“We’re bringing the best scholars in the world into the classroom — our top tenured faculty — who engage with the most up-and-coming leaders,” he says. “Faculty find out what’s going on in practice, and those in practice find out what’s going on in research. It’s a co-creation of new and innovative ideas. Our participants might include a scientist from Latin America working on a sustainability problem, who ends up talking with an engineer from Mumbai who came across the same problem because he works with a consulting firm that has a client facing a similar issue in Bangladesh. When these people leave SEP, they innovate in very new ways, often benefitting the company in completely unexpected ways.”

Management lecturer Dan Klein teaches the program’s popular Creativity Workout and maintains contact with many former SEP participants.

“I had someone reach out to me recently who’d been at SEP years ago and was now at a new company where he felt his group and the company’s general culture showed a narrow focus,” Klein says. “He wanted to talk about introducing the creative collaboration and innovative mindset that he experienced at SEP. People who go through this program find it allows them to see what’s needed in their organization, and where this insight can be applied.”

After finishing SEP, Williams resigned from her job, incorporated a company, and today is a global motivational speaker, corporate educator, and board director who works with organizations to improve their diversity and inclusion efforts. She is also a founding partner and head of communications for Reaction, a global community of entrepreneurs, investors, and executives founded by SEP alumni with the goal of improving one billion lives over the next decade.

“Everyone at SEP was so wise,” Williams says. “They helped me gain so much confidence that I left believing I could spend my life working with businesses to create more inclusive environments, close the gender gap and help more people with disabilities gain employment.”

Donald Hicks in conversation with a fellow student in the SEP program. Credit: Courtesy of Stanford GSB

Donald Hicks during SEP | Courtesy of Stanford GSB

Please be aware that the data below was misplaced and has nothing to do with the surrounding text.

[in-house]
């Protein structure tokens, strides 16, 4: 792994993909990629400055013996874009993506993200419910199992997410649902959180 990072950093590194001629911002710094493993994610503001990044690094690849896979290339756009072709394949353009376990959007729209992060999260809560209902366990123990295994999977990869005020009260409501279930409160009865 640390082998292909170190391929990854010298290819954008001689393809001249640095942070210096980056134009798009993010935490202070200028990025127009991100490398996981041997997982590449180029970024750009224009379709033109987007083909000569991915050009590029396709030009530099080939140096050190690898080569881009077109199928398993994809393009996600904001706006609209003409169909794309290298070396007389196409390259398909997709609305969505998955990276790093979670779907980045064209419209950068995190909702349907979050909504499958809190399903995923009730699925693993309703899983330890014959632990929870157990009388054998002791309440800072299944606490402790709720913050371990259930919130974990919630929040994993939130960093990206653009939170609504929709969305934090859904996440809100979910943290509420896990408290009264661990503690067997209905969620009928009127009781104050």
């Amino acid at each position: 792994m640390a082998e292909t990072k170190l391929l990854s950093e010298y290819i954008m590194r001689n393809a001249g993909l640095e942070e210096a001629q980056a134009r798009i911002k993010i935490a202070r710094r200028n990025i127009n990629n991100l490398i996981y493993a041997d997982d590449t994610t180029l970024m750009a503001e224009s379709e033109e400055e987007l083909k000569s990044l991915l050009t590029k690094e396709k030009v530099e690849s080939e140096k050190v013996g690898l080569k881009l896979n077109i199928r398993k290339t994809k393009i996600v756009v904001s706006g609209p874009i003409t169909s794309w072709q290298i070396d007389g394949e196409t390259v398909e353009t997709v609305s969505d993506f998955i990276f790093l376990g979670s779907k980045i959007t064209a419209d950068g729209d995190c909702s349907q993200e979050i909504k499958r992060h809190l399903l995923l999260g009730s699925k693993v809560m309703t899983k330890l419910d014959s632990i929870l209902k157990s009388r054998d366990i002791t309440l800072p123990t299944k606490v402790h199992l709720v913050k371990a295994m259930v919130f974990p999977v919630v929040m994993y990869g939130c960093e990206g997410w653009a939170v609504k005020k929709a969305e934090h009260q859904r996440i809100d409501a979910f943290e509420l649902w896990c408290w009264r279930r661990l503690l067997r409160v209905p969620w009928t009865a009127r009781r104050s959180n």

SEP alumnus Donald Hicks joined the 2016 class excited to have an opportunity to sharpen the business skills he knew would be important in his new position. He’d recently become a global leader of customer care at Google, having previously served as director of operations at Amazon.

“It was an amazing time,” he says. “I’d already received my MBA and was doing well in my professional career, so I thought this program would offer the same coursework and topics and simply be a refresher from one of the top schools in the world. Oh, my goodness; it was anything but that.”

Hicks found that SEP offered an additional benefit — the opportunity to confront his growing sense of isolation.

“I felt like I’d gotten into my own little echo chamber,” he says. “I was lucky enough to lead global organizations, and I was solving interesting problems, but I was surrounded by a lot of like-minded people while wrestling with those challenges. At SEP, I found myself among international CEOs, COOs, CFOs, and entrepreneurs who’d all had these same experiences, but in different industries in different regions. I began to learn how they approached those same problems in different ways.”

Following his time at SEP, Hicks worked in leadership positions at both Facebook and Twitter. He’s now vice president of trust policy and partnerships at Airbnb, where his responsibilities include leading the company’s community policy, ethics, and crisis management teams.

“Today when I’m explaining something at work, I often lean back not to my MBA, but to the fundamentals I learned in those weeks at SEP,” he says.

“Something else that was very impactful for me was a short course we had on the art of negotiation and the importance of being bold and confident to ask for what you want; I still use the techniques I learned there today.”

Williams’ professional transformation was a direct result of the confidence she gained at SEP, she says.

“When the penny dropped for me, and I realized I could spend my life doing motivational speaking and working with businesses I really care about to improve their culture and create a more inclusive environment, I thought ‘Wow, this is the meaningful work I really, really want to do.’” Williams says. “But it took me a while to get my brain around the idea that I actually could do it, and that was entirely thanks to SEP.”

Hicks also credits the program with helping him develop new levels of confidence as a leader.

“Going to SEP — walking away from my day-to-day work and learning from some of the brightest minds in the world — gave me a feeling that I hadn’t experienced, quite honestly, since I was a child and felt there were no limits to what I could do,” he says. “It was restorative, and a reminder that we can take on some of the biggest challenges professionally and go after them and see what may come of it. It made me feel like I could do anything.”